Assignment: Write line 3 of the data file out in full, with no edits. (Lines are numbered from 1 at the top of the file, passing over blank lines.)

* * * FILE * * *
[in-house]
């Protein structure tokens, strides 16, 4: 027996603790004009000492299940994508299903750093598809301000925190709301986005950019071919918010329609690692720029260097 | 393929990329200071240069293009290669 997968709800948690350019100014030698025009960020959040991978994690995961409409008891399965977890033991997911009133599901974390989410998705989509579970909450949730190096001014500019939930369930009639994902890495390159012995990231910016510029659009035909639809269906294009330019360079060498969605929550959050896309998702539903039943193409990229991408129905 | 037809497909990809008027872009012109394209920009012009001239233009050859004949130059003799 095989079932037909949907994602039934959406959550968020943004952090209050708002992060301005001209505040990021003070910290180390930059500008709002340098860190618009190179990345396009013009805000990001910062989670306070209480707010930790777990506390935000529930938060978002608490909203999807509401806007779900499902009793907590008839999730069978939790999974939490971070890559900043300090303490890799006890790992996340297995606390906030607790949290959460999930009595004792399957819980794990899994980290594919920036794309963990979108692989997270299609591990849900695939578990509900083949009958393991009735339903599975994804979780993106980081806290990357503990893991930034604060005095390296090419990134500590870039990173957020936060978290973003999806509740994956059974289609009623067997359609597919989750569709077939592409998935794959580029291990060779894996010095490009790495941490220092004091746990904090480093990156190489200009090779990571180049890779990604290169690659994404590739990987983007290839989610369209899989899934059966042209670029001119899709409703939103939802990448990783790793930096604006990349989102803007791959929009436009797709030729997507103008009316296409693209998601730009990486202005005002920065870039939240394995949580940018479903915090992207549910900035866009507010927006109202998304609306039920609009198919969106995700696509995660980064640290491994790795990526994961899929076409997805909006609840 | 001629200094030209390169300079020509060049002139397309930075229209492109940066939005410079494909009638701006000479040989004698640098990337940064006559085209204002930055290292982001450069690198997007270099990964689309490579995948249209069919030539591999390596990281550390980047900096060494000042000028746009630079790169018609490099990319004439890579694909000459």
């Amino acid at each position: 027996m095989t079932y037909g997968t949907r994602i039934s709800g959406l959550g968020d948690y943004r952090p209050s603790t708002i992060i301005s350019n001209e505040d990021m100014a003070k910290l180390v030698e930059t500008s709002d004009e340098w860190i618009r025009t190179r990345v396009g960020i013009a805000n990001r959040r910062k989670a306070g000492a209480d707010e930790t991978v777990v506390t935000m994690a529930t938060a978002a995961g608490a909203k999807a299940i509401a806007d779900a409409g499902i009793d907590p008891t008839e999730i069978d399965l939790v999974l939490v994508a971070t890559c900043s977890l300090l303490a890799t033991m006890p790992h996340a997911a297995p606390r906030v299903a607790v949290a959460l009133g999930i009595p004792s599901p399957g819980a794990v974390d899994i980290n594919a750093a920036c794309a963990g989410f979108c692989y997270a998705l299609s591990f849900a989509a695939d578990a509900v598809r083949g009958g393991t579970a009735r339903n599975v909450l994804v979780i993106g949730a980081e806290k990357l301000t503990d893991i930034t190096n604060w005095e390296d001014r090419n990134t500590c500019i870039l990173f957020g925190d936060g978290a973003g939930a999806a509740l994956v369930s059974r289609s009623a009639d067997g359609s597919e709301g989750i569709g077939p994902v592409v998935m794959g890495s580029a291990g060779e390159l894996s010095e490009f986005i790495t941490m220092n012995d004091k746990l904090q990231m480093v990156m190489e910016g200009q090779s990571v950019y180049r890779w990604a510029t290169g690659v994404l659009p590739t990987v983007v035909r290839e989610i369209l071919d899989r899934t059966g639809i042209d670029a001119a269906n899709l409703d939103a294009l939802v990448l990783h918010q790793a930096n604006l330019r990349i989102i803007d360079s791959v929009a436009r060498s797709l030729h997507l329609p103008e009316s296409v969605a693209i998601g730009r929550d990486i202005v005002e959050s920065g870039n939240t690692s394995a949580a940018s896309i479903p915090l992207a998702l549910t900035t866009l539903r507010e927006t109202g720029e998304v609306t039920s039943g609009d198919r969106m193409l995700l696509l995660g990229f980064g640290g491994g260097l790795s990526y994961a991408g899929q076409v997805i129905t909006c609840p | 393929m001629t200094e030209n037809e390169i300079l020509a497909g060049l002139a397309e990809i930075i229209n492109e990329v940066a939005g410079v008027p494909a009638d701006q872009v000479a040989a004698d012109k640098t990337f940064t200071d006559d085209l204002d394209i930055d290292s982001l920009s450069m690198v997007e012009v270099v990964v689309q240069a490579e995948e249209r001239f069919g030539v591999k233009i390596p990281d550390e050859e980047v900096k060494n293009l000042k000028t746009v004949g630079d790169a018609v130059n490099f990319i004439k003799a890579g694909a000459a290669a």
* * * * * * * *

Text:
């Amino acid at each position: 027996m095989t079932y037909g997968t949907r994602i039934s709800g959406l959550g968020d948690y943004r952090p209050s603790t708002i992060i301005s350019n001209e505040d990021m100014a003070k910290l180390v030698e930059t500008s709002d004009e340098w860190i618009r025009t190179r990345v396009g960020i013009a805000n990001r959040r910062k989670a306070g000492a209480d707010e930790t991978v777990v506390t935000m994690a529930t938060a978002a995961g608490a909203k999807a299940i509401a806007d779900a409409g499902i009793d907590p008891t008839e999730i069978d399965l939790v999974l939490v994508a971070t890559c900043s977890l300090l303490a890799t033991m006890p790992h996340a997911a297995p606390r906030v299903a607790v949290a959460l009133g999930i009595p004792s599901p399957g819980a794990v974390d899994i980290n594919a750093a920036c794309a963990g989410f979108c692989y997270a998705l299609s591990f849900a989509a695939d578990a509900v598809r083949g009958g393991t579970a009735r339903n599975v909450l994804v979780i993106g949730a980081e806290k990357l301000t503990d893991i930034t190096n604060w005095e390296d001014r090419n990134t500590c500019i870039l990173f957020g925190d936060g978290a973003g939930a999806a509740l994956v369930s059974r289609s009623a009639d067997g359609s597919e709301g989750i569709g077939p994902v592409v998935m794959g890495s580029a291990g060779e390159l894996s010095e490009f986005i790495t941490m220092n012995d004091k746990l904090q990231m480093v990156m190489e910016g200009q090779s990571v950019y180049r890779w990604a510029t290169g690659v994404l659009p590739t990987v983007v035909r290839e989610i369209l071919d899989r899934t059966g639809i042209d670029a001119a269906n899709l409703d939103a294009l939802v990448l990783h918010q790793a930096n604006l330019r990349i989102i803007d360079s791959v929009a436009r060498s797709l030729h997507l329609p103008e009316s296409v969605a693209i998601g730009r929550d990486i202005v005002e959050s920065g870039n939240t690692s394995a949580a940018s896309i479903p915090l992207a998702l549910t900035t866009l539903r507010e927006t109202g720029e998304v609306t039920s039943g609009d198919r969106m193409l995700l696509l995660g990229f980064g640290g491994g260097l790795s990526y994961a991408g899929q076409v997805i129905t909006c609840p | 393929m001629t200094e030209n037809e390169i300079l020509a497909g060049l002139a397309e990809i930075i229209n492109e990329v940066a939005g410079v008027p494909a009638d701006q872009v000479a040989a004698d012109k640098t990337f940064t200071d006559d085209l204002d394209i930055d290292s982001l920009s450069m690198v997007e012009v270099v990964v689309q240069a490579e995948e249209r001239f069919g030539v591999k233009i390596p990281d550390e050859e980047v900096k060494n293009l000042k000028t746009v004949g630079d790169a018609v130059n490099f990319i004439k003799a890579g694909a000459a290669a």